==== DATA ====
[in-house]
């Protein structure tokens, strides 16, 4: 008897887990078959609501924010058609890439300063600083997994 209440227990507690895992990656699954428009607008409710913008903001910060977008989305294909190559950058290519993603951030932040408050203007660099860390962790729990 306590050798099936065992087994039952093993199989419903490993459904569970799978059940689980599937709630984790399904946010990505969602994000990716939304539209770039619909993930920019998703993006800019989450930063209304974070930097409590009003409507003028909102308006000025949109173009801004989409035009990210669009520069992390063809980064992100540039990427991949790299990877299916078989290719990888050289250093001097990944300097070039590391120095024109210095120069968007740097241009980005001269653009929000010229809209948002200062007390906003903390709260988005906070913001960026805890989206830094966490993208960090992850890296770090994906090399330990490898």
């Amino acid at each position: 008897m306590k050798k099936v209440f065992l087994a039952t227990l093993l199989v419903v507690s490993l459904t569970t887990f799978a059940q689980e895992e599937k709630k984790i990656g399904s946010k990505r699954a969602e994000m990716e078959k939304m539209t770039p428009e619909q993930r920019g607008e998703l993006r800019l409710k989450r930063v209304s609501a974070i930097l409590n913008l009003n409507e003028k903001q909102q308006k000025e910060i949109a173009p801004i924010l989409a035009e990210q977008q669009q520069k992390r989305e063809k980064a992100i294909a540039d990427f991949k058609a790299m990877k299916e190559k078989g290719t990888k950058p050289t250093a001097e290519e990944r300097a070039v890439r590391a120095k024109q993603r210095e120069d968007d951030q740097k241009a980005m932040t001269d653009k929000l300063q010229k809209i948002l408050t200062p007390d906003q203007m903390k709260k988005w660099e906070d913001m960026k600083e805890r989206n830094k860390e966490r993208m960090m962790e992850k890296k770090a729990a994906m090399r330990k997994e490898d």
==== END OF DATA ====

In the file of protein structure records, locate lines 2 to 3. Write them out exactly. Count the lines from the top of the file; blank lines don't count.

């Protein structure tokens, strides 16, 4: 008897887990078959609501924010058609890439300063600083997994 209440227990507690895992990656699954428009607008409710913008903001910060977008989305294909190559950058290519993603951030932040408050203007660099860390962790729990 306590050798099936065992087994039952093993199989419903490993459904569970799978059940689980599937709630984790399904946010990505969602994000990716939304539209770039619909993930920019998703993006800019989450930063209304974070930097409590009003409507003028909102308006000025949109173009801004989409035009990210669009520069992390063809980064992100540039990427991949790299990877299916078989290719990888050289250093001097990944300097070039590391120095024109210095120069968007740097241009980005001269653009929000010229809209948002200062007390906003903390709260988005906070913001960026805890989206830094966490993208960090992850890296770090994906090399330990490898």
């Amino acid at each position: 008897m306590k050798k099936v209440f065992l087994a039952t227990l093993l199989v419903v507690s490993l459904t569970t887990f799978a059940q689980e895992e599937k709630k984790i990656g399904s946010k990505r699954a969602e994000m990716e078959k939304m539209t770039p428009e619909q993930r920019g607008e998703l993006r800019l409710k989450r930063v209304s609501a974070i930097l409590n913008l009003n409507e003028k903001q909102q308006k000025e910060i949109a173009p801004i924010l989409a035009e990210q977008q669009q520069k992390r989305e063809k980064a992100i294909a540039d990427f991949k058609a790299m990877k299916e190559k078989g290719t990888k950058p050289t250093a001097e290519e990944r300097a070039v890439r590391a120095k024109q993603r210095e120069d968007d951030q740097k241009a980005m932040t001269d653009k929000l300063q010229k809209i948002l408050t200062p007390d906003q203007m903390k709260k988005w660099e906070d913001m960026k600083e805890r989206n830094k860390e966490r993208m960090m962790e992850k890296k770090a729990a994906m090399r330990k997994e490898d």